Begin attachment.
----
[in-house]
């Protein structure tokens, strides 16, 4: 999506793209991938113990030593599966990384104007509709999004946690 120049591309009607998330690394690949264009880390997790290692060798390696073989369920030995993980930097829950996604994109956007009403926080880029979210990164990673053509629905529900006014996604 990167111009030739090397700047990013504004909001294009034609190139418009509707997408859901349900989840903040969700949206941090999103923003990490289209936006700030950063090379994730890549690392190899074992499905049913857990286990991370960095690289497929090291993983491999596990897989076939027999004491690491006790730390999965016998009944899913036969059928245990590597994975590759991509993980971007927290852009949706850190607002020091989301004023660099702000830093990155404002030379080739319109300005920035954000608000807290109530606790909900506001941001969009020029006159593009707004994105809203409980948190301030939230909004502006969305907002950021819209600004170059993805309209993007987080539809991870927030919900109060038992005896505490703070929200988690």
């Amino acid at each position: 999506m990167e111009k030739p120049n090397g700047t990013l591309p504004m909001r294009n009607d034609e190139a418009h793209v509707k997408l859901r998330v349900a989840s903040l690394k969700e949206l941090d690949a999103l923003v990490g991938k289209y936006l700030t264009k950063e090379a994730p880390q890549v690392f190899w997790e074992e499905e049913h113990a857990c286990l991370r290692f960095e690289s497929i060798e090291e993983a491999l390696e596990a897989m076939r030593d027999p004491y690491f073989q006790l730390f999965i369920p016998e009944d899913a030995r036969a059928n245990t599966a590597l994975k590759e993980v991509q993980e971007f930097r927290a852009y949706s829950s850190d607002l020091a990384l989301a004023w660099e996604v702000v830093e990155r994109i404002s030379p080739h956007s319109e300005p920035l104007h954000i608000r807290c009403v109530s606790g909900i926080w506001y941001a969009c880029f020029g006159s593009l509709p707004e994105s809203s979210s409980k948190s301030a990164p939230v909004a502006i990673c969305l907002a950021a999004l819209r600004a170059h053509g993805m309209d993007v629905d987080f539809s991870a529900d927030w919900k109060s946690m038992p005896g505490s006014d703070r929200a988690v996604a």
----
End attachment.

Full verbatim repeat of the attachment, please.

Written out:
[in-house]
């Protein structure tokens, strides 16, 4: 999506793209991938113990030593599966990384104007509709999004946690 120049591309009607998330690394690949264009880390997790290692060798390696073989369920030995993980930097829950996604994109956007009403926080880029979210990164990673053509629905529900006014996604 990167111009030739090397700047990013504004909001294009034609190139418009509707997408859901349900989840903040969700949206941090999103923003990490289209936006700030950063090379994730890549690392190899074992499905049913857990286990991370960095690289497929090291993983491999596990897989076939027999004491690491006790730390999965016998009944899913036969059928245990590597994975590759991509993980971007927290852009949706850190607002020091989301004023660099702000830093990155404002030379080739319109300005920035954000608000807290109530606790909900506001941001969009020029006159593009707004994105809203409980948190301030939230909004502006969305907002950021819209600004170059993805309209993007987080539809991870927030919900109060038992005896505490703070929200988690």
């Amino acid at each position: 999506m990167e111009k030739p120049n090397g700047t990013l591309p504004m909001r294009n009607d034609e190139a418009h793209v509707k997408l859901r998330v349900a989840s903040l690394k969700e949206l941090d690949a999103l923003v990490g991938k289209y936006l700030t264009k950063e090379a994730p880390q890549v690392f190899w997790e074992e499905e049913h113990a857990c286990l991370r290692f960095e690289s497929i060798e090291e993983a491999l390696e596990a897989m076939r030593d027999p004491y690491f073989q006790l730390f999965i369920p016998e009944d899913a030995r036969a059928n245990t599966a590597l994975k590759e993980v991509q993980e971007f930097r927290a852009y949706s829950s850190d607002l020091a990384l989301a004023w660099e996604v702000v830093e990155r994109i404002s030379p080739h956007s319109e300005p920035l104007h954000i608000r807290c009403v109530s606790g909900i926080w506001y941001a969009c880029f020029g006159s593009l509709p707004e994105s809203s979210s409980k948190s301030a990164p939230v909004a502006i990673c969305l907002a950021a999004l819209r600004a170059h053509g993805m309209d993007v629905d987080f539809s991870a529900d927030w919900k109060s946690m038992p005896g505490s006014d703070r929200a988690v996604a």